The Nonresponse Problem: What else are we missing?
This post is by Unknown from West Coast Stat Views (on Observational Epidemiology and more)
The shy Trump voter hypothesis does not, by itself, do a good job explaining what we've been seeing in polling data for the past six years. If you are looking for a single theory that will explain large polling biases going in opposite directions in Tennessee and California, you will have to look elsewhere. On the other hand, it is entirely possible that under-response by Trump supporters is a part of the story, and if that is the case, political analysts and data journalists have completely missed perhaps the most disturbing implication.
If we start with the standard assumption of the shy Trump voter hypothesis, that these people tend to distrust and dislike interacting with mainstream media, then it's not just electoral polls that are being affected. All recent polling of Republican attitudes will not just be biased but will be far more biased than the electoral polls (Trump Voters/Registered Voters < Trump Voters/GOP voters).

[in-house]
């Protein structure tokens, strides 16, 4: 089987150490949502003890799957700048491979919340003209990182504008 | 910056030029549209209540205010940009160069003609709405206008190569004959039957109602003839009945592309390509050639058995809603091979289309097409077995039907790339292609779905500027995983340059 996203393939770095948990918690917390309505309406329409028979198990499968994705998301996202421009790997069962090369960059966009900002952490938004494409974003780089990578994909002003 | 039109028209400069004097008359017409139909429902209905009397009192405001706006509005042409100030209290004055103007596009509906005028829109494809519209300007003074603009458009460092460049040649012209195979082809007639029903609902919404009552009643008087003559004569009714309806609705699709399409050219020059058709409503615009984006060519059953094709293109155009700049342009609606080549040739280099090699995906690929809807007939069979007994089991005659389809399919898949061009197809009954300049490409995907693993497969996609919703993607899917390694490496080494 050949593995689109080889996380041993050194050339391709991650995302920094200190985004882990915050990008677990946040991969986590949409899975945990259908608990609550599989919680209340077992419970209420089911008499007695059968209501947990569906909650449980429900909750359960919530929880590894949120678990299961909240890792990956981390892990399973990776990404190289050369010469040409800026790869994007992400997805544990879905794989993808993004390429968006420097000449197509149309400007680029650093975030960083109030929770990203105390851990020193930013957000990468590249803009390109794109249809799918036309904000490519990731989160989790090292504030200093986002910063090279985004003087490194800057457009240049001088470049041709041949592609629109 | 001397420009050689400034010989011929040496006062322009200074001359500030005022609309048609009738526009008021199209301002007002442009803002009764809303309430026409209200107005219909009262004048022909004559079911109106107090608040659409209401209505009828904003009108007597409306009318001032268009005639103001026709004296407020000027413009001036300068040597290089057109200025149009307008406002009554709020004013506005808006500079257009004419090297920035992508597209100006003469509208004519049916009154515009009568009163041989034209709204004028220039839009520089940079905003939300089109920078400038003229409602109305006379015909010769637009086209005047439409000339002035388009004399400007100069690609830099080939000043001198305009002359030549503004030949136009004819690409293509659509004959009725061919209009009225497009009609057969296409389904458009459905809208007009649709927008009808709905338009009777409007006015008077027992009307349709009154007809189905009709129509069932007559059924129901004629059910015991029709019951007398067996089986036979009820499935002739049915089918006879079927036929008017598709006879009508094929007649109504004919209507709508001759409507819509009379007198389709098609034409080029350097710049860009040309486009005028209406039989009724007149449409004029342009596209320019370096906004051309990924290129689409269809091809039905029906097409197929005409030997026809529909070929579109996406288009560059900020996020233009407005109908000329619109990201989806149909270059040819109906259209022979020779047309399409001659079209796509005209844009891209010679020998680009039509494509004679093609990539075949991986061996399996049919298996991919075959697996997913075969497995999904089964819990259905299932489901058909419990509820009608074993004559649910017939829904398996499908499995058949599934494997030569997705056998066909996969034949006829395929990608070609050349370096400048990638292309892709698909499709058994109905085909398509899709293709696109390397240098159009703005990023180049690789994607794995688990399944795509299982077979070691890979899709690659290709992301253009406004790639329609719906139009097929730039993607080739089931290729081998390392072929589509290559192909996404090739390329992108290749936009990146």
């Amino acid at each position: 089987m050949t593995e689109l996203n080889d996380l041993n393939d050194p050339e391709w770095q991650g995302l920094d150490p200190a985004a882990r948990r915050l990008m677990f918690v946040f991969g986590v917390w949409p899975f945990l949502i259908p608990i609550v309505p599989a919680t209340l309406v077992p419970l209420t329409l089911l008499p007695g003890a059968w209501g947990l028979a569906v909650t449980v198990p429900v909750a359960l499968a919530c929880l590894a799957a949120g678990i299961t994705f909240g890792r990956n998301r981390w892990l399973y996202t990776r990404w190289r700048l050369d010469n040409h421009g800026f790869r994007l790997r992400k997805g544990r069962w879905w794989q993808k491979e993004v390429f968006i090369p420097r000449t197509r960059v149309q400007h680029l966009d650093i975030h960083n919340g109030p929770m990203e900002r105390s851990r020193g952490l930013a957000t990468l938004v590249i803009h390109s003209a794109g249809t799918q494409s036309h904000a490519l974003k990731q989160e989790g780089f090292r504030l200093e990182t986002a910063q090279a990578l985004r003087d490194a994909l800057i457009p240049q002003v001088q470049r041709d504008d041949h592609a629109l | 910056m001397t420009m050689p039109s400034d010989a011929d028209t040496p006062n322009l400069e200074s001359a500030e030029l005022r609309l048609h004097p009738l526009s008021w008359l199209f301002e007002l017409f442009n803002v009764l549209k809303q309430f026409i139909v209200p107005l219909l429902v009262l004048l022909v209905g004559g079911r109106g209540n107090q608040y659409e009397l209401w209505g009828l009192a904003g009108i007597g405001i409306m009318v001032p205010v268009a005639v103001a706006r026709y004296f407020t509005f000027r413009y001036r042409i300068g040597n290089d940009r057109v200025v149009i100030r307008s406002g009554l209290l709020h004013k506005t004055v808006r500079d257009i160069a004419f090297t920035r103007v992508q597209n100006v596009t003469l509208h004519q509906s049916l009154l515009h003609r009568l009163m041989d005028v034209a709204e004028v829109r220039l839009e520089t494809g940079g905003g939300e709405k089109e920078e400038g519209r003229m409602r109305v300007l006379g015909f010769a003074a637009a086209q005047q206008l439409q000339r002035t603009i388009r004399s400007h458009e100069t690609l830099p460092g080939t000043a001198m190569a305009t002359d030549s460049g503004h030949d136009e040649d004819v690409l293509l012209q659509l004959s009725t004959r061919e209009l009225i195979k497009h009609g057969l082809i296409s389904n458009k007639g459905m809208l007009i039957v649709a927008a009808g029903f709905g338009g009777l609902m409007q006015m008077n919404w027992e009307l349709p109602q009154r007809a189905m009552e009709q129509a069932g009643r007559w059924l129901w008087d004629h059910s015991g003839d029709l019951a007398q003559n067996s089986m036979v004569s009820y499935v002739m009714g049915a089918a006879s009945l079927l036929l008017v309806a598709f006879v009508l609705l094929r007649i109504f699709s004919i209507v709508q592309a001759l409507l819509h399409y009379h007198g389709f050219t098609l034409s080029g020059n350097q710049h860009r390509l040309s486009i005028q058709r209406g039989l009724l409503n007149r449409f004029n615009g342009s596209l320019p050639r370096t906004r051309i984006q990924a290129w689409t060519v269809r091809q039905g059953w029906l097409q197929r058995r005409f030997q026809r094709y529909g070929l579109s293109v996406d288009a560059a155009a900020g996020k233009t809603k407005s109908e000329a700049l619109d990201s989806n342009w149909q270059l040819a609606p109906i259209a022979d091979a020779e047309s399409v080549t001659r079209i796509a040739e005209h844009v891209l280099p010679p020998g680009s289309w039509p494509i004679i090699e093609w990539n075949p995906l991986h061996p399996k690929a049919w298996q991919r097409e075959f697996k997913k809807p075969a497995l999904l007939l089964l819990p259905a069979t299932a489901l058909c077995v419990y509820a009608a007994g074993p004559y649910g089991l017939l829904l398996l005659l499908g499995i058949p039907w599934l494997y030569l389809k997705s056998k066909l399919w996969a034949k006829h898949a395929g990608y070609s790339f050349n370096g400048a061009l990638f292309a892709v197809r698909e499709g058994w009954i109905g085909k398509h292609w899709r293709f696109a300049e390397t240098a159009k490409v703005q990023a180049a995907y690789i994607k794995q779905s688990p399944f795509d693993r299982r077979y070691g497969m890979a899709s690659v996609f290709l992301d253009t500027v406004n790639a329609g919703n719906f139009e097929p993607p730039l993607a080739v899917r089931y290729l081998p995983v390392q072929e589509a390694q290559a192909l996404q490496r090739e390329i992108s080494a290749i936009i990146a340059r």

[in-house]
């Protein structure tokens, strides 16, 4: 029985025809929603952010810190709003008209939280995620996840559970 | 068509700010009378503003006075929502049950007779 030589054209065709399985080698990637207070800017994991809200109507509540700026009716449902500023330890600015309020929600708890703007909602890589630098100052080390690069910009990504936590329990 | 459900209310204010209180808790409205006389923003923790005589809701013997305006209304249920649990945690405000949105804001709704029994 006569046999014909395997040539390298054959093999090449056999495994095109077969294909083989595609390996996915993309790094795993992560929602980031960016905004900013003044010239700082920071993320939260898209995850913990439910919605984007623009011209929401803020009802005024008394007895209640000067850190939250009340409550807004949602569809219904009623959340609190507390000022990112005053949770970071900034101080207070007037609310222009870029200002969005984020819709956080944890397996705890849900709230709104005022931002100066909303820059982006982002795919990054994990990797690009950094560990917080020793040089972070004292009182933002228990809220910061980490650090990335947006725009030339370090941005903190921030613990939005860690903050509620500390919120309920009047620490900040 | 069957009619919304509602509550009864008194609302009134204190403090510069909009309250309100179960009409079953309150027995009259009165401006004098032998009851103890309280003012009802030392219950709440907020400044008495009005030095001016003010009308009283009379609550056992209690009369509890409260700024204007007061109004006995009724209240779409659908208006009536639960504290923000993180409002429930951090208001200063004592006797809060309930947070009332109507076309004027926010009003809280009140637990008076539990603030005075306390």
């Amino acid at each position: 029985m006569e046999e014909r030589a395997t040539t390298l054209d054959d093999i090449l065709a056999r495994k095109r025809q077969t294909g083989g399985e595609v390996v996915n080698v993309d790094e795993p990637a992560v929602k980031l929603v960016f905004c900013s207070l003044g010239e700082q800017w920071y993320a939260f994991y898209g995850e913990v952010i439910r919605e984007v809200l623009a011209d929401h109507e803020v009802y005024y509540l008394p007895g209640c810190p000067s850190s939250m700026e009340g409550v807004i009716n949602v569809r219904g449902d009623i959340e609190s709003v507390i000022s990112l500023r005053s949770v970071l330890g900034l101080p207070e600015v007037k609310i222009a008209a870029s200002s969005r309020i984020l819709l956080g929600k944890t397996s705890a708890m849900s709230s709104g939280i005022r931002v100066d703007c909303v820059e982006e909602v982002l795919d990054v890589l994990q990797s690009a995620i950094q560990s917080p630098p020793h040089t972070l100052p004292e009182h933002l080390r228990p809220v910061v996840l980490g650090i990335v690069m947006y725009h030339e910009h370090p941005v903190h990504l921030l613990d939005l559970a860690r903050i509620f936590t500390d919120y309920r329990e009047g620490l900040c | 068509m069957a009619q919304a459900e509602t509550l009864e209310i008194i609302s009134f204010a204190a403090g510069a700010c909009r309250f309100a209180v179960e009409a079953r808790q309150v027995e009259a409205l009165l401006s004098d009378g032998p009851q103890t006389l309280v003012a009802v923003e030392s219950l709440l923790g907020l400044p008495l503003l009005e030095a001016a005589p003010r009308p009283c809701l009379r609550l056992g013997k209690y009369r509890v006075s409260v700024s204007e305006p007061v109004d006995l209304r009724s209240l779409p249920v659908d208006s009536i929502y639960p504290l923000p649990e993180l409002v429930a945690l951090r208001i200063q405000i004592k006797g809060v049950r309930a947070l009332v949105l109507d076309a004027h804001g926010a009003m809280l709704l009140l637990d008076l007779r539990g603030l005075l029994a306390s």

We would expect the shy (or more specifically mainstream media averse) Trump voter to be, for starters, more likely to be a Trump loyalist rather than just a Republican, and if they are driven by distrust of and hostility toward non-right wing media, we would also expect them to be more likely to be election deniers, more likely to support the January 6th insurrection, more likely to be MAGA, more likely to be Qanon, and more likely to espouse ideas like white nationalism. This would mean that polling has seriously underestimated the support for all (Read more...)